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Наконец-то нашлась моя книга.

In this sentence, the passive verb "нашлась" agrees with the feminine singular subject "книга". But then...

Не найдется таких слов, чтобы оправдать ...

I wonder why this sentence, on the other hand, needs to take the impersonal, omitted subject "it" instead of directly using the plural "слов" as the subject? Why is it incorrect to use the 3rd-person plural "найдутся" that corresponds to the plural noun "слов"?

Не найдутся таких слов, чтобы оправдать ...

{or}: Таких слов ne найдутся, чтобы оправдать ...

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The reason is that you use negation with genitive.

"слов" is in genitive case and therefore lose the role of subject in the sentence.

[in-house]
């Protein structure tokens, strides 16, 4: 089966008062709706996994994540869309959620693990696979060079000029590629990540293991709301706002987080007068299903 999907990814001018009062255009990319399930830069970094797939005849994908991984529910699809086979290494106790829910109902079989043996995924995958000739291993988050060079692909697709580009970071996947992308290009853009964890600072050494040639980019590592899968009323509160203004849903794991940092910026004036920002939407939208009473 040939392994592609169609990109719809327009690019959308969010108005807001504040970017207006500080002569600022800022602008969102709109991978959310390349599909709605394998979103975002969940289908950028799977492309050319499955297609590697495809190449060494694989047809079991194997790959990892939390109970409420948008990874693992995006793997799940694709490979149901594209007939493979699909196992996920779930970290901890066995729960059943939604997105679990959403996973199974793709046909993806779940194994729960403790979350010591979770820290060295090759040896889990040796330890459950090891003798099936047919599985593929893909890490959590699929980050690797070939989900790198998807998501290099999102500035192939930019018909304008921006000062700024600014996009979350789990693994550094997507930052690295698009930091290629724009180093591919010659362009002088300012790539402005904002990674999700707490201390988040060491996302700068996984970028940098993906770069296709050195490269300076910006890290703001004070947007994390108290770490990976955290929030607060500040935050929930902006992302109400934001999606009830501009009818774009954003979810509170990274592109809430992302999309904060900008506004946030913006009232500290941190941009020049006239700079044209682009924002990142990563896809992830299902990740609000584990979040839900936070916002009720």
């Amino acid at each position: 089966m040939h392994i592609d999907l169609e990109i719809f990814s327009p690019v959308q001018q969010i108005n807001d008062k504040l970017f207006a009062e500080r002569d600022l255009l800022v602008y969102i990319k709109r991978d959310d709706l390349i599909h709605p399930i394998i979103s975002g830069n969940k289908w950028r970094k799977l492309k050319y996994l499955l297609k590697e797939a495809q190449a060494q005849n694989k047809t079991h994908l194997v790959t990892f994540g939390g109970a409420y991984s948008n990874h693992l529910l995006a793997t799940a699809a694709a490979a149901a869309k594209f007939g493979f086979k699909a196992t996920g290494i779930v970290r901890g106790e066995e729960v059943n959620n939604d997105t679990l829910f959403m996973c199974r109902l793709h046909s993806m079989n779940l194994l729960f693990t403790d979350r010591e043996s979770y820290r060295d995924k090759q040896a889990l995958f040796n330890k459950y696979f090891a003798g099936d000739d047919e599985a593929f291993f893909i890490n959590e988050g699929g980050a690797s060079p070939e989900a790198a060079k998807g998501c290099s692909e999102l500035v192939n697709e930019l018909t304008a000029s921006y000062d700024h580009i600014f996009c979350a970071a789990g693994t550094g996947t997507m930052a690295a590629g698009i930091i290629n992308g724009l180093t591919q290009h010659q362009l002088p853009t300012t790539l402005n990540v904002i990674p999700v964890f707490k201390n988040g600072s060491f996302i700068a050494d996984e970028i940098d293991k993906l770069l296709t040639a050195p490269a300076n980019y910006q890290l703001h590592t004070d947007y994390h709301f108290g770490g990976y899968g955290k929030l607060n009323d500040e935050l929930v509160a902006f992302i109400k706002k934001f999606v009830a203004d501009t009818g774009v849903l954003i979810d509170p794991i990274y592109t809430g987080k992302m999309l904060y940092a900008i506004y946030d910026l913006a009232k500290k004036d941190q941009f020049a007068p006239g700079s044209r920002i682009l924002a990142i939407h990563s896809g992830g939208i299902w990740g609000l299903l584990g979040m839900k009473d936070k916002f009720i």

If instead you switch to nominative, the verb will change to plural as you expected:

Не найдутся такие слова.

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  • Hi. Is this word order acceptable, too: "такие слова не найдутся"? – Con-gras-tue-les-chiens Jan 30 '18 at 9:56
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    @alone-Zee, it is unusual word order. It might work in the following speech: "Найдутся ли слова, чтобы [to do something]? Нет, такие слова не найдутся!". Generally, when you move object to the beginning of the sentence, it is the same thing when you put definite article before a word in English - you reference something already mentioned. – AlexVB Jan 30 '18 at 10:26
  • @alone-Zee, sorry, I now see in your sentence "слова" is not an object, but otherwise the comment is correct. – AlexVB Jan 30 '18 at 10:35

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